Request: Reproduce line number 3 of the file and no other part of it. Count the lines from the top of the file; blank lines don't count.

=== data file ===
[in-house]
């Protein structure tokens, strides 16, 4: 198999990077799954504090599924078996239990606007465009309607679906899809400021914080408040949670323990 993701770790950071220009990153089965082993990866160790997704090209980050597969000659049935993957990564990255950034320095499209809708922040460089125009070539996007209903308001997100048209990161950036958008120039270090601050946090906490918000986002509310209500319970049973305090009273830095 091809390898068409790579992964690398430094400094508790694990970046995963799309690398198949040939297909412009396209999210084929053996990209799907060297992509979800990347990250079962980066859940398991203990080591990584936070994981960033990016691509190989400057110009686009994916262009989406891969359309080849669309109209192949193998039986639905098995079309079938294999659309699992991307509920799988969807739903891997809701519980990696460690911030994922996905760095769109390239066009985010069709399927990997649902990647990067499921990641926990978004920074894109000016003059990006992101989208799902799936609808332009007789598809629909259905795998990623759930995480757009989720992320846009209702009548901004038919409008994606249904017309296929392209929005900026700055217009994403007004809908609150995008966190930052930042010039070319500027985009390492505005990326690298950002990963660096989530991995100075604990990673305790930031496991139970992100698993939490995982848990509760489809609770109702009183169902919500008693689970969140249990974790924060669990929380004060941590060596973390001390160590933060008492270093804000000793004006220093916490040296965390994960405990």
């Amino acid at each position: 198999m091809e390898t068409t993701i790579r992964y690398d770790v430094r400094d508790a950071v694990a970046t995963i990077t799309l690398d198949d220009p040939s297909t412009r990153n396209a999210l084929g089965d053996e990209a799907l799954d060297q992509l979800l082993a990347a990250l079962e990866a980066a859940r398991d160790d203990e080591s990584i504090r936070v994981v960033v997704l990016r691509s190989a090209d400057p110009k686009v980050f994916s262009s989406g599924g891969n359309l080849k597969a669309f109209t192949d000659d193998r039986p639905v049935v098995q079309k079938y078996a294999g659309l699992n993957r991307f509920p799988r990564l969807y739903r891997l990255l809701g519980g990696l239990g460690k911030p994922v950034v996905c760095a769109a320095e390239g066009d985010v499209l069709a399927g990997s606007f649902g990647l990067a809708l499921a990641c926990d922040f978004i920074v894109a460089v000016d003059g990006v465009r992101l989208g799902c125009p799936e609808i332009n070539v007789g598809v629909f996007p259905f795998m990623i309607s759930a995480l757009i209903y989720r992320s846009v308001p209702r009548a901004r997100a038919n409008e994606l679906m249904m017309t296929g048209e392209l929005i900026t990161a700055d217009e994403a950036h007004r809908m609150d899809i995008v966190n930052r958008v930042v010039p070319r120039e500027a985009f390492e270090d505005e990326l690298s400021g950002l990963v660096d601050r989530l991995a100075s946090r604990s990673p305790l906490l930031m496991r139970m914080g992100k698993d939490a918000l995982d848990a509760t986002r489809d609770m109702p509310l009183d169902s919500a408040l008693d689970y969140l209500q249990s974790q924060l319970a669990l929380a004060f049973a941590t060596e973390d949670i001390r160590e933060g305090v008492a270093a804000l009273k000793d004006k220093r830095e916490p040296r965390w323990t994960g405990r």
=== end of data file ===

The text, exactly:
């Amino acid at each position: 198999m091809e390898t068409t993701i790579r992964y690398d770790v430094r400094d508790a950071v694990a970046t995963i990077t799309l690398d198949d220009p040939s297909t412009r990153n396209a999210l084929g089965d053996e990209a799907l799954d060297q992509l979800l082993a990347a990250l079962e990866a980066a859940r398991d160790d203990e080591s990584i504090r936070v994981v960033v997704l990016r691509s190989a090209d400057p110009k686009v980050f994916s262009s989406g599924g891969n359309l080849k597969a669309f109209t192949d000659d193998r039986p639905v049935v098995q079309k079938y078996a294999g659309l699992n993957r991307f509920p799988r990564l969807y739903r891997l990255l809701g519980g990696l239990g460690k911030p994922v950034v996905c760095a769109a320095e390239g066009d985010v499209l069709a399927g990997s606007f649902g990647l990067a809708l499921a990641c926990d922040f978004i920074v894109a460089v000016d003059g990006v465009r992101l989208g799902c125009p799936e609808i332009n070539v007789g598809v629909f996007p259905f795998m990623i309607s759930a995480l757009i209903y989720r992320s846009v308001p209702r009548a901004r997100a038919n409008e994606l679906m249904m017309t296929g048209e392209l929005i900026t990161a700055d217009e994403a950036h007004r809908m609150d899809i995008v966190n930052r958008v930042v010039p070319r120039e500027a985009f390492e270090d505005e990326l690298s400021g950002l990963v660096d601050r989530l991995a100075s946090r604990s990673p305790l906490l930031m496991r139970m914080g992100k698993d939490a918000l995982d848990a509760t986002r489809d609770m109702p509310l009183d169902s919500a408040l008693d689970y969140l209500q249990s974790q924060l319970a669990l929380a004060f049973a941590t060596e973390d949670i001390r160590e933060g305090v008492a270093a804000l009273k000793d004006k220093r830095e916490p040296r965390w323990t994960g405990r």